The Solano County Weights and Measures Division was the first in the state to address consumer protection issues associated with the rise of gold-to-cash buyers, establishing the model for other counties to follow in protecting consumers. Working closely with the District Attorney’s office, Solano Weights and Measures inspectors participated in statewide surveys that identified packaging fraud, underweight and under-filled products and mislabeled consumer items. These cases have saved consumers millions of dollars and resulted in significant settlements. This targeted effort is in addition to ongoing annual task of sealing – ensuring the accuracy – of more than 5,000 measurements and weighing devices used in daily consumer transactions, such as gas pumps and produce scales.

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Evidence-based practices changing behavior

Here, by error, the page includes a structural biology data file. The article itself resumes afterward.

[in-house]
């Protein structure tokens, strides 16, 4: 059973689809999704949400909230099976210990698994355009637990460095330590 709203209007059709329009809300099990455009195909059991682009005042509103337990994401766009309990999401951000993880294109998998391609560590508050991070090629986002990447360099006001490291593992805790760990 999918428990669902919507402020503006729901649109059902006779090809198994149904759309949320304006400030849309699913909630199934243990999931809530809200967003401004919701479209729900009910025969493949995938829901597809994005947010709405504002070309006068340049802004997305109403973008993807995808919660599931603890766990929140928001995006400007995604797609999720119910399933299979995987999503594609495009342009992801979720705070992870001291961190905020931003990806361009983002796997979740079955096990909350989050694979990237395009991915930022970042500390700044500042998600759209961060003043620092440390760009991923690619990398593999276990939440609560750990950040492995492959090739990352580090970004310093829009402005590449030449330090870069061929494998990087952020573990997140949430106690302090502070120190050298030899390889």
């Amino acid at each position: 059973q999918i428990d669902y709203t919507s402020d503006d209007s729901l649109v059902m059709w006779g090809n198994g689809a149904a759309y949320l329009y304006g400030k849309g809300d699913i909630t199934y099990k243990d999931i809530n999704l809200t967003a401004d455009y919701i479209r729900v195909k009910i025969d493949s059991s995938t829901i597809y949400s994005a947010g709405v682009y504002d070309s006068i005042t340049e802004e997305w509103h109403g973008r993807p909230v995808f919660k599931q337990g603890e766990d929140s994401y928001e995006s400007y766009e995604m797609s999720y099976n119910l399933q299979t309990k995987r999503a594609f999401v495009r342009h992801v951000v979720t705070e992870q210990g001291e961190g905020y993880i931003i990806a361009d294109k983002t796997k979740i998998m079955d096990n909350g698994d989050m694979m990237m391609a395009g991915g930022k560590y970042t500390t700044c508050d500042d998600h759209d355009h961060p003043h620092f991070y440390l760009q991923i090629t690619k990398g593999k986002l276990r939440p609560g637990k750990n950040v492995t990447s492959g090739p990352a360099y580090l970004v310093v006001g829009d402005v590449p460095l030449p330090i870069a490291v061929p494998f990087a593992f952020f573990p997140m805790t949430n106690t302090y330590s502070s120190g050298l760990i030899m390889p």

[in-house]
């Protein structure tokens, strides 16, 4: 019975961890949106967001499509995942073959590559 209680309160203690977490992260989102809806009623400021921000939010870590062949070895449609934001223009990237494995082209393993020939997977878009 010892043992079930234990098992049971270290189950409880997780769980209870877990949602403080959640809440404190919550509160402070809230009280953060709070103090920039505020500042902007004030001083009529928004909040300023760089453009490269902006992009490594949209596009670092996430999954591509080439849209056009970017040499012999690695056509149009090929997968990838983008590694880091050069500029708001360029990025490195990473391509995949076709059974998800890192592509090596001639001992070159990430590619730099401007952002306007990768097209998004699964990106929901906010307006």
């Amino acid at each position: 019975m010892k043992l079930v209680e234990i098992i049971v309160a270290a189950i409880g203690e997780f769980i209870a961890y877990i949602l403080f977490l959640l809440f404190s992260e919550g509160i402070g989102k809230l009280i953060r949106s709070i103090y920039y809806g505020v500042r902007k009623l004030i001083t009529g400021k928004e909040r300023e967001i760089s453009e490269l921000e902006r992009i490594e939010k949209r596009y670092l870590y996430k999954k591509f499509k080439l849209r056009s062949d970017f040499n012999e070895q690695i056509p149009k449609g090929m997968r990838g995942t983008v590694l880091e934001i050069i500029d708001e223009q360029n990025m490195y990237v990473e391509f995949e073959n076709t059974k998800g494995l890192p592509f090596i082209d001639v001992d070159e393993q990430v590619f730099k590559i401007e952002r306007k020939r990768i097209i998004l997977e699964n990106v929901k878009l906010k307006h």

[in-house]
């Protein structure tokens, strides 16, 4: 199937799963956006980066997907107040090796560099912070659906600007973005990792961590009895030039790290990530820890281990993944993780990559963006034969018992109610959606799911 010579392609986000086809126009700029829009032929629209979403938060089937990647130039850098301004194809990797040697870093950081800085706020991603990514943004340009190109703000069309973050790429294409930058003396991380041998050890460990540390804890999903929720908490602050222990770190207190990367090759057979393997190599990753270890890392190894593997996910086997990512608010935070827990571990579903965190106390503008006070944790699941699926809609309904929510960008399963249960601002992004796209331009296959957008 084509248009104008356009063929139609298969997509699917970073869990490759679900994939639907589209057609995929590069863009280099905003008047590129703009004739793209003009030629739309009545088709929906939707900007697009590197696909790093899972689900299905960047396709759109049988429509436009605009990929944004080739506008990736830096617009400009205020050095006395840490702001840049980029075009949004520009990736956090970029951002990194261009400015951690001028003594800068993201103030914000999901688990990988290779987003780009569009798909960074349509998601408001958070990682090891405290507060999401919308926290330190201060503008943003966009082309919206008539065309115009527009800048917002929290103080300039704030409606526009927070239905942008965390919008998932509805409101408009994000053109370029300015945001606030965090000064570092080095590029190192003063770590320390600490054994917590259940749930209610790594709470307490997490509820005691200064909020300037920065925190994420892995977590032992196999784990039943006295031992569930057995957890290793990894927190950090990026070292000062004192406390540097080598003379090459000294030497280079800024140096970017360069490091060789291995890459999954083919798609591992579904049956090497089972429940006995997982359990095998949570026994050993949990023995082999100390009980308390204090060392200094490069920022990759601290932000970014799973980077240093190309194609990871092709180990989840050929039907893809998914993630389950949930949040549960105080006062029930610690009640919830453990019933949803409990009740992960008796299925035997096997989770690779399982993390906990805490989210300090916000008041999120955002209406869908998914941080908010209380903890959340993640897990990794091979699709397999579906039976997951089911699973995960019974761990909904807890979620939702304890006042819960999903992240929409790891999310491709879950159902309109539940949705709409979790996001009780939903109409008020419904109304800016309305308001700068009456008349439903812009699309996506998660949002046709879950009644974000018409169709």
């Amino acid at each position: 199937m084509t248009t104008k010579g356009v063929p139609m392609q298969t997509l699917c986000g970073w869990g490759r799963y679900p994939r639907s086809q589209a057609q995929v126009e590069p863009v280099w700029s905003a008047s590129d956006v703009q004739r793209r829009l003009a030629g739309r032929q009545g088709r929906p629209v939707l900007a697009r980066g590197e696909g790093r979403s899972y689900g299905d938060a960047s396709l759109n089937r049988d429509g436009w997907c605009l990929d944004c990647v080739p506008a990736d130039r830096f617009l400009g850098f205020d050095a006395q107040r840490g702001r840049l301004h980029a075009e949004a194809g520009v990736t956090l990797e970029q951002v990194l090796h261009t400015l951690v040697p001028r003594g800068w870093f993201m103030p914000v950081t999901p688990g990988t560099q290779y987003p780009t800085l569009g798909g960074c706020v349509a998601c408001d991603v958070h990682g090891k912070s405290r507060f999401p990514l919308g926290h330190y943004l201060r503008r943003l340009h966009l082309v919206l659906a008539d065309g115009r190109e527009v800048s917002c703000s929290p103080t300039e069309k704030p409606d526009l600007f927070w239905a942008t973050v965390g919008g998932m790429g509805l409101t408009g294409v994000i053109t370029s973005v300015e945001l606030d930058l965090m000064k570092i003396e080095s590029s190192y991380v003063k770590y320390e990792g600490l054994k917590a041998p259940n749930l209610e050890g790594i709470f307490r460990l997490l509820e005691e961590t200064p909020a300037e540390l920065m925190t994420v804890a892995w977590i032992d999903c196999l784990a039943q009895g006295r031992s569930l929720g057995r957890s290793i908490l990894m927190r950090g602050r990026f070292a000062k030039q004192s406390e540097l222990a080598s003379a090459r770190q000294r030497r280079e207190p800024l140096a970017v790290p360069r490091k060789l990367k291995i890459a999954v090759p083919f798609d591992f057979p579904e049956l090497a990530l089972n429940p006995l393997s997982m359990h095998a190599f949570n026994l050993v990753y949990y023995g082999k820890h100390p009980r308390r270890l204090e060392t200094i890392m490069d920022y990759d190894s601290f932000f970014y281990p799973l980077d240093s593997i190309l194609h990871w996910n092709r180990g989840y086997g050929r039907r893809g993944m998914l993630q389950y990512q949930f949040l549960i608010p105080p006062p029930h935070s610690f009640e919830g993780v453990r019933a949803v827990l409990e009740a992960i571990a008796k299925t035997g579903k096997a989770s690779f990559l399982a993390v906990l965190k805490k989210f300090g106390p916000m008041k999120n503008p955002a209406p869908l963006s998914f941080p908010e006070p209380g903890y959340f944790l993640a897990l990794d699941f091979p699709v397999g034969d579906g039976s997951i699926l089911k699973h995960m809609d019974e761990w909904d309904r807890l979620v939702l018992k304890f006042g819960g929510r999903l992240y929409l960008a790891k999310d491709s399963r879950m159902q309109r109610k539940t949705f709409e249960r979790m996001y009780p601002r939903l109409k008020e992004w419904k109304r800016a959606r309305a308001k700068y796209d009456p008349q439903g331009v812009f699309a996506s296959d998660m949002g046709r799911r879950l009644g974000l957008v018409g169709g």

The Probation Department continued to integrate the use of evidence-based practices into its array of programs. Their efforts affirm extensive research that shows cognitive behavioral programs are effective strategies to change the behavior of offenders.

For example, the Crossroads Cognitive Life Skills curriculum, a 10-week program designed to develop critical thinking skills and establish positive goal-directed behavior, was provided three times during 2010. The participants were a targeted group of 18- to 25-year-old offenders. Sixty percent of participants completed the program and only one “graduate” has committed a new crime.